Merck announced today that its Durham, North Carolina, vaccine
manufacturing facility has completed start-up activities and is
beginning to validate production processes, a major step toward
regulatory approval and licensure of the new facility. When licensed,
the site will produce key childhood vaccines for measles, mumps, rubella
and chickenpox, as well as a vaccine for shingles in older adults. Merck
makes 11 of the 17 diseases on the pediatric, adolescent and adult
recommended immunization schedules in the United States.
Merck also announced today that it is naming the new facility in memory
of its most distinguished vaccine researcher, the late Maurice R.
Hilleman, Ph.D. During his 30 years at Merck, Dr. Hilleman developed
vaccines for eight of the diseases for which vaccines are routinely
recommended for children in the United States, including measles, mumps
and rubella. The facility will be named The Maurice R. Hilleman Center
for Vaccine Manufacturing.
The announcement was made at a ceremony at the facility that featured
Merck Chairman, President and Chief Executive Officer, Richard T. Clark,
as well as key state and local officials instrumental in the development
of the new site. Dr. Hilleman's widow, Lorraine Hilleman, and daughter,
Kirsten Hilleman Slamowitz, who herself received the mumps vaccine
developed by her father, were also in attendance.
"Vaccines have always been an integral part of Merck's business and our
contribution to public health and saving lives," said Mr. Clark. "The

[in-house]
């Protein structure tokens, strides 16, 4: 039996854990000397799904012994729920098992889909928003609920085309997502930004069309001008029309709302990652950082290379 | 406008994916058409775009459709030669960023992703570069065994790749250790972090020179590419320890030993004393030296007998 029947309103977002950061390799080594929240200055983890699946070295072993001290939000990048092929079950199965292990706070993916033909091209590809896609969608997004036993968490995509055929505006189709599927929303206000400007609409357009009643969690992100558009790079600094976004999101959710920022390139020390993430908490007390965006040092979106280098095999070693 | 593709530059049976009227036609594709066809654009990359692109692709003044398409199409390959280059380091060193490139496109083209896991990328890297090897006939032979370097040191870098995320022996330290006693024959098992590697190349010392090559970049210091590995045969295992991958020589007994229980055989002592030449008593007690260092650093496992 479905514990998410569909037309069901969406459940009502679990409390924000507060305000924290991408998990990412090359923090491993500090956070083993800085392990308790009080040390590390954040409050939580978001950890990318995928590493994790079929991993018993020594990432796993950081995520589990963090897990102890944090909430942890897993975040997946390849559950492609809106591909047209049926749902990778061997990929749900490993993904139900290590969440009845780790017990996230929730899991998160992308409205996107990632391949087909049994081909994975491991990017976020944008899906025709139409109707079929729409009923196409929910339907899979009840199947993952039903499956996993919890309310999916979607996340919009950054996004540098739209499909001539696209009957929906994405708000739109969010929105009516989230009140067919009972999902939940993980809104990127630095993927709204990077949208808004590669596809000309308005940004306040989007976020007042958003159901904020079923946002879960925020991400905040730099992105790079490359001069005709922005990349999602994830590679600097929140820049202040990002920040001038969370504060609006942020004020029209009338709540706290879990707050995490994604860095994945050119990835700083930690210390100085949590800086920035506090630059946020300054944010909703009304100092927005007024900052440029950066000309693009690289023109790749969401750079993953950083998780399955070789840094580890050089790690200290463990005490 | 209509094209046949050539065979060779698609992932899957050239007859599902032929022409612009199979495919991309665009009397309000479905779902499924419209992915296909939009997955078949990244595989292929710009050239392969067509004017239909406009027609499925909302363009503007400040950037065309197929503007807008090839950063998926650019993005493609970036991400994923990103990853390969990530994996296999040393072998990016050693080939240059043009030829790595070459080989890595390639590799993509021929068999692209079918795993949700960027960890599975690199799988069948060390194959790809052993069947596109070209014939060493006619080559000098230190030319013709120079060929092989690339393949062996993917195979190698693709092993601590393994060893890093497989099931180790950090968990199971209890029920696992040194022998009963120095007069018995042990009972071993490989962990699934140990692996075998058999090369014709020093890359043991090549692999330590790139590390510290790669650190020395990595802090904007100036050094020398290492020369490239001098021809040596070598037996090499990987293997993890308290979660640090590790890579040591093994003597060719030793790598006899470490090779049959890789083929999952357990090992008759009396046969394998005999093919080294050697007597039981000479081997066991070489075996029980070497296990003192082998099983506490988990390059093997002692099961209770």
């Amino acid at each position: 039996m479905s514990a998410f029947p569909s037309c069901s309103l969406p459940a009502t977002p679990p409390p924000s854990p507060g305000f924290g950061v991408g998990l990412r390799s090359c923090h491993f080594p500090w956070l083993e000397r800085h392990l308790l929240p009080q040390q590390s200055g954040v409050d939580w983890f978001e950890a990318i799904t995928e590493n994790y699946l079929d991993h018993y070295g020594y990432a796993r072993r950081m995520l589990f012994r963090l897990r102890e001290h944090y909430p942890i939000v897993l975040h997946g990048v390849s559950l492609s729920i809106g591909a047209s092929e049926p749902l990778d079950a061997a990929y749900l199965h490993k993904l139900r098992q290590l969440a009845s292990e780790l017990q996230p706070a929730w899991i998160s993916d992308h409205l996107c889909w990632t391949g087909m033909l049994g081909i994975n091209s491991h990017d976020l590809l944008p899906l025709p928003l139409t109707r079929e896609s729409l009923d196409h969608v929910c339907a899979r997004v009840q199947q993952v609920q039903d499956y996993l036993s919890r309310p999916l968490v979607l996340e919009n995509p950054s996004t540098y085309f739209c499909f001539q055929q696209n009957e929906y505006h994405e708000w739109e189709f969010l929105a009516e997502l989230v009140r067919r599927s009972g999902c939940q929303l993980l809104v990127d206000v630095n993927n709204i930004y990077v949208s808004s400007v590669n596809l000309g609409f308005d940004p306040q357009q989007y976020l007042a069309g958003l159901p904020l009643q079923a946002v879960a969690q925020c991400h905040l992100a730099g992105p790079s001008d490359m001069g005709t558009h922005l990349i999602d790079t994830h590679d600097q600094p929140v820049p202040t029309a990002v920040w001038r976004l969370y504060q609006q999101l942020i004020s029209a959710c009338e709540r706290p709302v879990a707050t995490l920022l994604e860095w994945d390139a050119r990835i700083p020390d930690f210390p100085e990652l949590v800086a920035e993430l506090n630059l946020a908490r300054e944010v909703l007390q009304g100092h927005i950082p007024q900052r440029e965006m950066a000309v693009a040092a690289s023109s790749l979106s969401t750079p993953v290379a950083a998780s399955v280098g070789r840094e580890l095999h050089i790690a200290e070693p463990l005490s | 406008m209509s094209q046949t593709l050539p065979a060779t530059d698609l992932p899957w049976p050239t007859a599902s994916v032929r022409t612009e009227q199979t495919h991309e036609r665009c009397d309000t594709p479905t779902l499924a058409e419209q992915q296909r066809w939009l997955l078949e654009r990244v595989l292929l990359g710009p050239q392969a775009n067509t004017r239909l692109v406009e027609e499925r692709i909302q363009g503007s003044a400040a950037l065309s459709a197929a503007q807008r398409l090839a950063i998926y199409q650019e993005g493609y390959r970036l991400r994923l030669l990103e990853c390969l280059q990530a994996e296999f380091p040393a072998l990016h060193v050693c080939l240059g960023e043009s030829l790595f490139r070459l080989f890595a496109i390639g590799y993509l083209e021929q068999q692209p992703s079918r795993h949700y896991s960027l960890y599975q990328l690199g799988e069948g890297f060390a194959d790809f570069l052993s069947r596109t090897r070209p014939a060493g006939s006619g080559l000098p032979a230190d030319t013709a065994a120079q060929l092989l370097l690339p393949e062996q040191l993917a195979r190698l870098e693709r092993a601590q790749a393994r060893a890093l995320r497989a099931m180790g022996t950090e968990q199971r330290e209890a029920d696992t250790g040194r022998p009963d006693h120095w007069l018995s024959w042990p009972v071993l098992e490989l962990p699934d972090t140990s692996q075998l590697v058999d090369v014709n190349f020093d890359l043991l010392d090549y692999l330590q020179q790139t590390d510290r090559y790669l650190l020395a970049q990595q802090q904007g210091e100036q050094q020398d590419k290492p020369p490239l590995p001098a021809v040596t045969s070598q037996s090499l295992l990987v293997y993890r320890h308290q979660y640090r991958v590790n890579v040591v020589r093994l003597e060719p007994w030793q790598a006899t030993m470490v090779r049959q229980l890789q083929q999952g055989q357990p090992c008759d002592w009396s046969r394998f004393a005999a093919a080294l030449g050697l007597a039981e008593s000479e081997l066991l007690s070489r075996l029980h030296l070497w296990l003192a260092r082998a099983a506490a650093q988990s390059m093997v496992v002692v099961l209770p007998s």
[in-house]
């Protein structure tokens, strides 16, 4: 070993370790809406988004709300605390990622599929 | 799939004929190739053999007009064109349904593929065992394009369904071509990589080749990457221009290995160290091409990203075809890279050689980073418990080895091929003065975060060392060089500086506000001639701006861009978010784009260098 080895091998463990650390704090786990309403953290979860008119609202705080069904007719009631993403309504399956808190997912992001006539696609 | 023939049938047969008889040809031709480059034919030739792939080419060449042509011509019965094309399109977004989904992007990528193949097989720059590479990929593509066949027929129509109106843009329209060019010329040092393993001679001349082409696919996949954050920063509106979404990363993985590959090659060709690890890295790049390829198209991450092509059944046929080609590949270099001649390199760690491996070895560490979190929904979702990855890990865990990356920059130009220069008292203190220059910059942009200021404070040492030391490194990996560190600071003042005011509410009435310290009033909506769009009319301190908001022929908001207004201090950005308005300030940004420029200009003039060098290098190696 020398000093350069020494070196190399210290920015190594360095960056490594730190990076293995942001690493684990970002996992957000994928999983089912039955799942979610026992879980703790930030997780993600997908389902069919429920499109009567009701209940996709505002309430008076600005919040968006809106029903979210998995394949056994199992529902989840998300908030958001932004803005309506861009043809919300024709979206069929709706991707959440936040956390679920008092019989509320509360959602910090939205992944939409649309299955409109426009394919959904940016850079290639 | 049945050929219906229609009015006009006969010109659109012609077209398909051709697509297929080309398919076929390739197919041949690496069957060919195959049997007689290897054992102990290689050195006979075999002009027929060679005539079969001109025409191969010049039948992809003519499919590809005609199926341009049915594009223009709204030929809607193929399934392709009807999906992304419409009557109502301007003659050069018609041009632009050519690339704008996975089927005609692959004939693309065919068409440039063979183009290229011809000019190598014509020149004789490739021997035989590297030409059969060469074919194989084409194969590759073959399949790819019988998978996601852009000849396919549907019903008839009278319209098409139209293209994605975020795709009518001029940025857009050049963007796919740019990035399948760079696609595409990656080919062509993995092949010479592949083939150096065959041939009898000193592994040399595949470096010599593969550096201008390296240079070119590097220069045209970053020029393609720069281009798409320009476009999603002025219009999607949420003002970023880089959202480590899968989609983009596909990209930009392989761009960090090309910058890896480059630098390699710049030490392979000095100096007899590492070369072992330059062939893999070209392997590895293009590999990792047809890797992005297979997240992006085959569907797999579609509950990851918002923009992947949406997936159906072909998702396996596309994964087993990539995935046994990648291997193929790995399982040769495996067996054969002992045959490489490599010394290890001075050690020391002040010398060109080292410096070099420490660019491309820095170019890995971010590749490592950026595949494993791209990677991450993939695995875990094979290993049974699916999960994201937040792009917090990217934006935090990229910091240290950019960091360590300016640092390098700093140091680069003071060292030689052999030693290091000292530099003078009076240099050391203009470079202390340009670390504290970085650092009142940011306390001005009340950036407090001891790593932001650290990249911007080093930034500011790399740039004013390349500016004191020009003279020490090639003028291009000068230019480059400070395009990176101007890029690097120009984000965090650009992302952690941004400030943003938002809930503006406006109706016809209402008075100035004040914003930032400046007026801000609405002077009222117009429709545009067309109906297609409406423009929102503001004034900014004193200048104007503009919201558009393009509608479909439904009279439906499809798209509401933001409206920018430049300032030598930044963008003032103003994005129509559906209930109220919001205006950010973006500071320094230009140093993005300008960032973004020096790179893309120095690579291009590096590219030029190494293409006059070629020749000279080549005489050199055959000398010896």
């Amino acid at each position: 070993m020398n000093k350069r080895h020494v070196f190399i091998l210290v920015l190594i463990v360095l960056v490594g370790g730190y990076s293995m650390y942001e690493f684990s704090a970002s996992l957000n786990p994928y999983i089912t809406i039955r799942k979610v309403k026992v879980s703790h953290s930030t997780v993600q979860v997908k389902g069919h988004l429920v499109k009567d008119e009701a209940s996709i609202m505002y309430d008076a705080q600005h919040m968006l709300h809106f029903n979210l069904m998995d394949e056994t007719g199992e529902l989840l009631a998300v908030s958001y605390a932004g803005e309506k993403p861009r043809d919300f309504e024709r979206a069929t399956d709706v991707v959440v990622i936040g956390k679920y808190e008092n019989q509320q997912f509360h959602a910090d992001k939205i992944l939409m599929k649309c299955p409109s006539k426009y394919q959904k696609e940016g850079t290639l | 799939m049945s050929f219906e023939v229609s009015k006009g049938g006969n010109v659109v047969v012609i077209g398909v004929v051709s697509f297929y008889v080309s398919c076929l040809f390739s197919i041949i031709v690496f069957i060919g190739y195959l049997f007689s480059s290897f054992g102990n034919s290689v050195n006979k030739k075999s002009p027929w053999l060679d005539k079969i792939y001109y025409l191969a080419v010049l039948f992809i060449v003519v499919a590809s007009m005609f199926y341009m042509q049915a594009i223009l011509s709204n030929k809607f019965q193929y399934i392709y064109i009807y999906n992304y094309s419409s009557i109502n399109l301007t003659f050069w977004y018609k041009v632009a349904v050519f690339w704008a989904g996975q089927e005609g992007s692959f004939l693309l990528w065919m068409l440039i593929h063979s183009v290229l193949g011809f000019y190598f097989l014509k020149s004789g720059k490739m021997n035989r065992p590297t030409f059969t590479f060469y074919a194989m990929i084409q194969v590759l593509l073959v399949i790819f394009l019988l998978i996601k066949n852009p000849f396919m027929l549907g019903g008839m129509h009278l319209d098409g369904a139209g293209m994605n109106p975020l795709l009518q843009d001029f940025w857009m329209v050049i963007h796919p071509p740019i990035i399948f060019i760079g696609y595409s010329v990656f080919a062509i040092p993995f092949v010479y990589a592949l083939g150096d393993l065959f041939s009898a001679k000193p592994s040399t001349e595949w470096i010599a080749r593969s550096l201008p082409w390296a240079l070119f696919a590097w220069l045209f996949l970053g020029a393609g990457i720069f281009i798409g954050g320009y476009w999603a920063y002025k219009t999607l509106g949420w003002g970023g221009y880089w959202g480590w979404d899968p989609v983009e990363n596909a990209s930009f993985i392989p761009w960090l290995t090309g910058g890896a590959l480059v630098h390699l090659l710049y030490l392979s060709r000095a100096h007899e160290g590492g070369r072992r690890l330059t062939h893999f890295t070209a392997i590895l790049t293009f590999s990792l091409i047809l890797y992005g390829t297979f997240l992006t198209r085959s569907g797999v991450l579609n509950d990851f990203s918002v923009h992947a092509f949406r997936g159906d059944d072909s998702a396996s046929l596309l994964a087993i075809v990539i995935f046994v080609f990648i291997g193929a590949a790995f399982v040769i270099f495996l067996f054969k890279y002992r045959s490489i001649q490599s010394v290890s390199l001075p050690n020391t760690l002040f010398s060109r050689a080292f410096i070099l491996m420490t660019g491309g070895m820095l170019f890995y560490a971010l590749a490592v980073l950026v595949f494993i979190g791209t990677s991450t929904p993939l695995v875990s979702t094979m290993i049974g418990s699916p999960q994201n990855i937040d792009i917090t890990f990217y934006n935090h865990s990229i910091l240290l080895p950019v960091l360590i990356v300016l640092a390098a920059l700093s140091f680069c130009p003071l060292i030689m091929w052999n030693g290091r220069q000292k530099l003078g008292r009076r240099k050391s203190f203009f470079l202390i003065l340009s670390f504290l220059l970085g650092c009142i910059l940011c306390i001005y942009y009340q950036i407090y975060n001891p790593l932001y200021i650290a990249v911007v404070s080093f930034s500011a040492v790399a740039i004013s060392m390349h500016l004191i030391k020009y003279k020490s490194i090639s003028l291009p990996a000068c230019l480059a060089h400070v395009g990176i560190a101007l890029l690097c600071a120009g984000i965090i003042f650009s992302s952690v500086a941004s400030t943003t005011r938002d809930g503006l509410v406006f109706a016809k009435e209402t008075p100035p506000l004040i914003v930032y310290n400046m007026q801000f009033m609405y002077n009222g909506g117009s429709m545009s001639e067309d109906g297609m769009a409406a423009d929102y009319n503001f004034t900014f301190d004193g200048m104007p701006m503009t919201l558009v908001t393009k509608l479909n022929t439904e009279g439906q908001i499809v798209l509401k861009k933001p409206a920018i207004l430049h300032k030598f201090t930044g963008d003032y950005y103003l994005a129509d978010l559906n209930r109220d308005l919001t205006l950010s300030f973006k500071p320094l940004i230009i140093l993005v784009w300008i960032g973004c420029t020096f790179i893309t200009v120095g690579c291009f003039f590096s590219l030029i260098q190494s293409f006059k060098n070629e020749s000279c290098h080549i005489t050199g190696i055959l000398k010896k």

startup of this new site in Durham, new investments in vaccine
facilities at West Point, Pennsylvania, and our intent to build a new
vaccine plant in Carlow, Ireland, are all testimony that Merck intends
to continue building on the legacy of Dr. Hilleman in providing high
quality vaccines that prevent diseases and enhance health care for
millions around the world."
The Maurice R. Hilleman Center for Vaccine Manufacturing is the result
of a project that began in 2004 when Merck announced plans to locate a
new facility in Treyburn Corporate Park in Durham. Since 2004, Merck has
announced two expansions to the project, bringing total planned
investment at the site to date to approximately $750 million. As many as
400 jobs may be created when the project is completed in 2011.
One of the world's most noted vaccine researchers, Dr. Hilleman has been
credited by his peers for helping to save more lives than any other
scientist in the 20th century. In addition to
vaccines that protect against measles, mumps and rubella, Dr. Hilleman
played a leading role in the development of vaccines against hepatitis
A, hepatitis B, meningitis, pneumonia and Haemophilus influenzae
bacteria, and was the first to identify the "shift" and "drift" concepts
of flu that are still used today in developing annual flu vaccines. In
1988 he received the National Medal of Science, the nation's highest
"We truly believe the honor is ours to have this facility named after a
scientist who saved so many lives," said plant manager John Wagner. "We
are pleased that Dr. Hilleman's legacy will live on in the work we do at
"My daughters and I are so pleased that this wonderful facility is being
named after Maurice," said Mrs. Hilleman. "I know how proud he would be
if he were here."
Merck & Co., Inc. is a global research-driven pharmaceutical company
dedicated to putting patients first. Established in 1891, Merck
currently discovers, develops, manufactures and markets vaccines and
medicines to address unmet medical needs. The Company devotes extensive
efforts to increase access to medicines through far-reaching programs
that not only donate Merck medicines but help deliver them to the people
who need them. Merck also publishes unbiased health information as a
not-for-profit service. For more information, visit www.merck.com.
Merck Global Communications – Durham
Speight, 919-884-4264 or 252-236-7145
Eva Boratto, 908-423-5185